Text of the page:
The History of Organic Chewing Gum
In 1870, the world's first organic chewing gum factory was built by American inventor Thomas Adams in New York; Adams discovered the gum base 'chicle" from a Mexican General who was exiled in New York. Instead of finding use for the substance as a substitute for rubber to make toys and rain boots, Adams gave up the idea and went into developing the substance in the same way it was introduced to him by the Mexican general, as chicle chewing gum.
Back then there was no chewing gum litter problem. This was because the sap they chewed was all natural and a hundred percent biodegradable. People were chewing gums made from the all natural gum base "chicle", which came directly from the sap of spruce or sapodilla trees.
The Problems with Today's Chewing Gums
The demand for chewing gum became so high in almost every part of the world, that manufacturers had to find artificial substitutes in order to supply the people's clamor for gums . Everybody seemed to be chewing gum, but a sapodilla or spruce tree can only be tapped once, it will take another three or four years before the chicle gum base can be extracted.
An artificial gum base solution was finally formulated, and manufacturers didn’t find it necessary to disclose the ingredients that were used to produce this artificial gum base. This was vaguely referred to in chewing gum wrappers as “gum base". The curiosity on what this gum base is made of, stemmed from the fact that chewing gums have become a global litter problem and that they are hard to remove. Singapore had deemed it fit to ban chewing gum as early as 1992 as chewing gum litter problem had become a nuisance.
It was established that the mysterious gum base is made from styrene-butadiene rubber, polyethylene and polyvinyl acetate; with minimal amount of natural latex ingredient. These ingredients are basically the same compounds used in producing rubber tires and plastic bags. Hence further investigation of all factors surrounding chewing gum and how it affects the environment revealed the following:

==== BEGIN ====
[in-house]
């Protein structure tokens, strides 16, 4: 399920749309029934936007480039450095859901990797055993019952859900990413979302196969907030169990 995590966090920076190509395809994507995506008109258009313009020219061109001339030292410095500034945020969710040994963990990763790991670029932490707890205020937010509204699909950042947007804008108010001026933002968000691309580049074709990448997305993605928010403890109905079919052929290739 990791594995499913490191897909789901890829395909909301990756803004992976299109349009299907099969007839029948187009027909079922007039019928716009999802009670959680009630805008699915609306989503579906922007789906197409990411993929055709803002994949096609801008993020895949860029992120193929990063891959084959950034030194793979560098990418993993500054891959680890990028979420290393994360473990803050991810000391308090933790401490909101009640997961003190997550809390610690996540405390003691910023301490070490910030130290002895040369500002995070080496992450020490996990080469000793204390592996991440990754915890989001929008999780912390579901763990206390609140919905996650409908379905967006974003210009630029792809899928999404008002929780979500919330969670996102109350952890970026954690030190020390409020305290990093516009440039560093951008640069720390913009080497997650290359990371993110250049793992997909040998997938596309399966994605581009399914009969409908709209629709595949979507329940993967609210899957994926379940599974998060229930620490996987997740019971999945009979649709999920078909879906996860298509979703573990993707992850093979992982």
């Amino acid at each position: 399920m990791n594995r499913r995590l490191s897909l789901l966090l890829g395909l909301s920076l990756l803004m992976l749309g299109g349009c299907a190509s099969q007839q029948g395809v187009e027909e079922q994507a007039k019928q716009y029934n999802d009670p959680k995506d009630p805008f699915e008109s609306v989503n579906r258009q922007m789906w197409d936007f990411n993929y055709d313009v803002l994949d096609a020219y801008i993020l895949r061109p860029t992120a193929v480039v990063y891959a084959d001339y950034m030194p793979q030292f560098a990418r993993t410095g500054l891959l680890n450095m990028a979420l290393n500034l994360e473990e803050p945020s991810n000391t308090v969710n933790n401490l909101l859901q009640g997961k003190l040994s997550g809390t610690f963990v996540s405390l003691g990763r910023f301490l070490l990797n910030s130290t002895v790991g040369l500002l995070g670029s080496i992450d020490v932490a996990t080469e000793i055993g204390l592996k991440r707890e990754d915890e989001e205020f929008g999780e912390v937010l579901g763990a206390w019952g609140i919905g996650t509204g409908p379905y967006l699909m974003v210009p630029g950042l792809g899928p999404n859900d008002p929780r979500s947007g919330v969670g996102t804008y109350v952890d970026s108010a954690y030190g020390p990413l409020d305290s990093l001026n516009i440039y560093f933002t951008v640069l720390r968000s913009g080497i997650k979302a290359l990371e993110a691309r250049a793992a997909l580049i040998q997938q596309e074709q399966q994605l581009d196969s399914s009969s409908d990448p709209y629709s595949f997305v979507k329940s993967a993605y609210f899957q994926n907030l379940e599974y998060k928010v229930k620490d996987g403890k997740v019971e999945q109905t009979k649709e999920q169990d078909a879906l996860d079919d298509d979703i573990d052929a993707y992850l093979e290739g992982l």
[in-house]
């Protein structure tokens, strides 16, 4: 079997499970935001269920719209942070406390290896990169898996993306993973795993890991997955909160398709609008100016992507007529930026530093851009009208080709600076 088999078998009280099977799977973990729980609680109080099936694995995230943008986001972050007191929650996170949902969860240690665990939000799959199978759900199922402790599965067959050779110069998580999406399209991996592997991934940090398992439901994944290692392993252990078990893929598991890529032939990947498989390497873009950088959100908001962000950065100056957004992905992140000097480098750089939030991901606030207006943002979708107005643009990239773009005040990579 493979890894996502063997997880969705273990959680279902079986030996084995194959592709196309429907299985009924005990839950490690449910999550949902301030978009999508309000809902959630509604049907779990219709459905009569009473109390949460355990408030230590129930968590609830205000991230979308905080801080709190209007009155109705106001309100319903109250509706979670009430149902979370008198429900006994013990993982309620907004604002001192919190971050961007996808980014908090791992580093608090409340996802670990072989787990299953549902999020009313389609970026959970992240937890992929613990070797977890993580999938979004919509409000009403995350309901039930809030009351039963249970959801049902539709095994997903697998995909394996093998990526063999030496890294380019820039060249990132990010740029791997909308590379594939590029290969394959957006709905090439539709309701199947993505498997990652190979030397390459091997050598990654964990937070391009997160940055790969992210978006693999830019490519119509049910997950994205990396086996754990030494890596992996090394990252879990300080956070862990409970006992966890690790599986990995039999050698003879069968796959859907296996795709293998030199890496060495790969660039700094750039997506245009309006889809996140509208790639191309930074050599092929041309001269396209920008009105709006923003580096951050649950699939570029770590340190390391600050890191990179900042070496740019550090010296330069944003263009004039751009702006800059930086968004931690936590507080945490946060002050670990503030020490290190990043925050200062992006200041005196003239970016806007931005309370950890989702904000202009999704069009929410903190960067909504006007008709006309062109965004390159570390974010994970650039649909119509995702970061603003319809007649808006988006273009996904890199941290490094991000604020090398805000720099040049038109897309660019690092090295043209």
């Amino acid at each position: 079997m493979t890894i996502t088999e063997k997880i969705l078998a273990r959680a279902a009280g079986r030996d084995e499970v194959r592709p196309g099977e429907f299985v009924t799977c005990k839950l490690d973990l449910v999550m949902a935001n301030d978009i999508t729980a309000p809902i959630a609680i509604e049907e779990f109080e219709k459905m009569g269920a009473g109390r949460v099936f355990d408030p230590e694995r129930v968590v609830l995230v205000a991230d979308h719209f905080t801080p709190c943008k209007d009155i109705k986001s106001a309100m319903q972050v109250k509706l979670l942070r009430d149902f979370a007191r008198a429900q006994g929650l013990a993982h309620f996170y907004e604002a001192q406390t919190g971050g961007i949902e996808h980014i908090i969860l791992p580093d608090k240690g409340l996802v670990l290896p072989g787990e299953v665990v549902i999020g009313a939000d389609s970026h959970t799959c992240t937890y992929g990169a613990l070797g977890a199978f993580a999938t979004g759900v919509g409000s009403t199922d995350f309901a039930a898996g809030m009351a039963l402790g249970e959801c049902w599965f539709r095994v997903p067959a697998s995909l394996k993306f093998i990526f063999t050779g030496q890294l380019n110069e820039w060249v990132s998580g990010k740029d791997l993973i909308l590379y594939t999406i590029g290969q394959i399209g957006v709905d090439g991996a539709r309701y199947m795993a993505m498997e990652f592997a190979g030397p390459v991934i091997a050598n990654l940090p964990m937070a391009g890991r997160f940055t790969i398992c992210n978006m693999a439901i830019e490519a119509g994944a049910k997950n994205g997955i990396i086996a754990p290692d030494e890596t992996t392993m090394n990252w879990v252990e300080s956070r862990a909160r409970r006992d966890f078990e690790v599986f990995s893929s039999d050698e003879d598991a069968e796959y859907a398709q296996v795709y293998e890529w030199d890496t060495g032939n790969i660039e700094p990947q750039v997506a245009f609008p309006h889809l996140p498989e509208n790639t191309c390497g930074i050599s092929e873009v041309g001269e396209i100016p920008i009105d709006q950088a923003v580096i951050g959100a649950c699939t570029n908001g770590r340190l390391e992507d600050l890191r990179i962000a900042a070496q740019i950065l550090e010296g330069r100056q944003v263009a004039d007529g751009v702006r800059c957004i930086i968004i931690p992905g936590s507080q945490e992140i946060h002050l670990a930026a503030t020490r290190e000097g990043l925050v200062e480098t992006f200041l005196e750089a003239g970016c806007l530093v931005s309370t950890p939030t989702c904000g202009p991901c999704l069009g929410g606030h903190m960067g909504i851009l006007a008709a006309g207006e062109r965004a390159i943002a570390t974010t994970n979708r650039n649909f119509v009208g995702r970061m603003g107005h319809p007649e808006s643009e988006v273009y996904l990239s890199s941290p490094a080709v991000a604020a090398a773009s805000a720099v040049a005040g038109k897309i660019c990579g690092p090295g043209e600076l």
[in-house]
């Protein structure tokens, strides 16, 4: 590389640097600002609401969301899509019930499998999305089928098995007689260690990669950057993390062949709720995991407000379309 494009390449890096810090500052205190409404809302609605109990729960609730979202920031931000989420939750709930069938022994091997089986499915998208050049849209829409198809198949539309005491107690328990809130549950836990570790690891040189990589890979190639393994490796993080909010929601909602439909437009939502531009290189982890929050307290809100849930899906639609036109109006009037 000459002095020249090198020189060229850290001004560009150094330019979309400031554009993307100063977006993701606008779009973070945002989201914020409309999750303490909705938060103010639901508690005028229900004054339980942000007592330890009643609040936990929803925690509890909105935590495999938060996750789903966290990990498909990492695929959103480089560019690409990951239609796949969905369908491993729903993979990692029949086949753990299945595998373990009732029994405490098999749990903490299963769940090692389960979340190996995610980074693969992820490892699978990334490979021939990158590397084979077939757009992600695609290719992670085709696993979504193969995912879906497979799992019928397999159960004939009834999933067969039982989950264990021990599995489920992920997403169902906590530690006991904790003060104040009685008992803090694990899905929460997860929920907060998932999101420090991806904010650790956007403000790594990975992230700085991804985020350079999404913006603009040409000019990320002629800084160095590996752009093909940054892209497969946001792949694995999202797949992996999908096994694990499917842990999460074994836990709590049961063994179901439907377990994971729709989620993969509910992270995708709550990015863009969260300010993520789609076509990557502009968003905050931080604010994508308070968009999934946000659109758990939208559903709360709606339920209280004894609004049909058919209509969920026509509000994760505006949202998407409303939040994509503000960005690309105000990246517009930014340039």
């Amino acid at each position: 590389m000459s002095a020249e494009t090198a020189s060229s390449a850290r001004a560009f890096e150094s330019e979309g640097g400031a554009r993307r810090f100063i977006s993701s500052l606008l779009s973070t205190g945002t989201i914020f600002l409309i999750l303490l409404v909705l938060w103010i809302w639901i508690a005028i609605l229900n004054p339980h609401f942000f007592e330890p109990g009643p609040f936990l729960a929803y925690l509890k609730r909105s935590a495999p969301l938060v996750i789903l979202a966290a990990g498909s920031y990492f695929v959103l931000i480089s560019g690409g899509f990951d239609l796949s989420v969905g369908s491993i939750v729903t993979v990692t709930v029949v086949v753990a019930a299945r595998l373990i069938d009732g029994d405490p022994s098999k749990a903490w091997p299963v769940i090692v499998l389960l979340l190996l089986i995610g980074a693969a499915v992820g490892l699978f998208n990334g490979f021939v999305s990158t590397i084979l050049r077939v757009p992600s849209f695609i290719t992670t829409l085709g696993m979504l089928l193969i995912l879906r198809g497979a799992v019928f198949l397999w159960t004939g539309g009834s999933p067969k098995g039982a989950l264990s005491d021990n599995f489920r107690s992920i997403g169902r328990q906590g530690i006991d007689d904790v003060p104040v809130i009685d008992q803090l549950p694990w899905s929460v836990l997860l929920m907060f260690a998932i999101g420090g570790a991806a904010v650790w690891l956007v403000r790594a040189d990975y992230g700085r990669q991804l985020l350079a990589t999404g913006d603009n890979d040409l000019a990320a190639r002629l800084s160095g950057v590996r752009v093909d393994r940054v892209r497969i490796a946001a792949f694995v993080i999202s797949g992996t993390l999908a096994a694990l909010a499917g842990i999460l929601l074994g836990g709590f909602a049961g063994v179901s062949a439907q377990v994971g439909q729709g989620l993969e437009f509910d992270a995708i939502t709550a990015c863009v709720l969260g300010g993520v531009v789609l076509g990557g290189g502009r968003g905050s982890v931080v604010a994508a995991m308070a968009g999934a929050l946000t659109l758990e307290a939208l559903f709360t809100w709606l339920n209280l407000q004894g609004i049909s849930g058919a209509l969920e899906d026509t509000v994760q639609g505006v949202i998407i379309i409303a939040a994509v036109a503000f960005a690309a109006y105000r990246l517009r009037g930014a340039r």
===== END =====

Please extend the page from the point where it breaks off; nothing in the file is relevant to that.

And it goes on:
Based on 2005 statistics 650,000 metric tons of chewing gum were produced during each year and they all ended- up stuck somewhere in our environment. Another 5 years of chewing gum produced, will amount to 1 million metric tons of chewing gum wastes. Unless, chewing gum litter is cleaned off, scientists believe that gum chewed by persons with coughs, sneezes, dirty hands, body fluids of persons with bacterial infections, are stuck carelessly around still carrying live bacteria. Hence the people in said areas especially in crowded places can catch microorganisms while airborne.
Now this was quite alarming since the incidences of airborne infectious diseases seem to be occurring globally and frequently. Government authorities in the U.S. and U.K. implemented more vigorous methods of chewing gum removal. However, an analysis of the cost it takes to clean up each stick of chewing gum is estimated at $1.50-$3.00. Hence if there are about 374 trillion sticks of chewing gum manufactured each year, the cost it would take to clean up even a third of what has been produced is obviously tremendous.
- Chewing gum manufacturers have been asked to come up with non-sticky or biodegradable chewing gums. In addition, there is a proposal for these manufacturers to take part in cleaning up the mess they are partly responsible for.
The Revival of the Chicle Chewing Gum
A small cooperative located near the Mexican rainforest has been reviving the industry as well as the skills needed in order to produce an easy-to-remove certified organic chewing gum. Workers known as “chicleros" are being trained to preserve the rainforests and they are at the same time tasked to get the sap from the trees. Similar to how chewing gum was before, the renewed chewing gum is said to breakdown and dissipate immediately after chewing.
Accordingly, the cooperative is made up of small groups of producers that have been supplying organic chewing gum. mostly to Japan. These small production units found it best to form themselves into a cooperative in order to meet another world demand for chicle.